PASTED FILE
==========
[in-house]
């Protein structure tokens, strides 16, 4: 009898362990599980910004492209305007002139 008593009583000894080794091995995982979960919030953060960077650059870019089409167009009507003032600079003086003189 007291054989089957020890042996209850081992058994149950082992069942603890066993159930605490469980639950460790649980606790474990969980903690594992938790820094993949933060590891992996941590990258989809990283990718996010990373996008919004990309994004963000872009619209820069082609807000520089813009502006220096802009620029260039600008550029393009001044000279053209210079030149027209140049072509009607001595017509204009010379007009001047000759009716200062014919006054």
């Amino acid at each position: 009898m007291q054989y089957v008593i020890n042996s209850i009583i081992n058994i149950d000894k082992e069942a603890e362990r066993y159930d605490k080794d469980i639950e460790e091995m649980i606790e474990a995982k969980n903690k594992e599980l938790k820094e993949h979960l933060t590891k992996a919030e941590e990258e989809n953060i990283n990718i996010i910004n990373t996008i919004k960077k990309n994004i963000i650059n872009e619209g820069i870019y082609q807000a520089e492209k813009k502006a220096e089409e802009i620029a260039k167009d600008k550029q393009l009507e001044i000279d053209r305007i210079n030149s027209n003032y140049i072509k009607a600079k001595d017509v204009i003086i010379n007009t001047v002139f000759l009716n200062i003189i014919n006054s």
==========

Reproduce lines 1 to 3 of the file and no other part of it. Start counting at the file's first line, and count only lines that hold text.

[in-house]
């Protein structure tokens, strides 16, 4: 009898362990599980910004492209305007002139 008593009583000894080794091995995982979960919030953060960077650059870019089409167009009507003032600079003086003189 007291054989089957020890042996209850081992058994149950082992069942603890066993159930605490469980639950460790649980606790474990969980903690594992938790820094993949933060590891992996941590990258989809990283990718996010990373996008919004990309994004963000872009619209820069082609807000520089813009502006220096802009620029260039600008550029393009001044000279053209210079030149027209140049072509009607001595017509204009010379007009001047000759009716200062014919006054």
């Amino acid at each position: 009898m007291q054989y089957v008593i020890n042996s209850i009583i081992n058994i149950d000894k082992e069942a603890e362990r066993y159930d605490k080794d469980i639950e460790e091995m649980i606790e474990a995982k969980n903690k594992e599980l938790k820094e993949h979960l933060t590891k992996a919030e941590e990258e989809n953060i990283n990718i996010i910004n990373t996008i919004k960077k990309n994004i963000i650059n872009e619209g820069i870019y082609q807000a520089e492209k813009k502006a220096e089409e802009i620029a260039k167009d600008k550029q393009l009507e001044i000279d053209r305007i210079n030149s027209n003032y140049i072509k009607a600079k001595d017509v204009i003086i010379n007009t001047v002139f000759l009716n200062i003189i014919n006054s």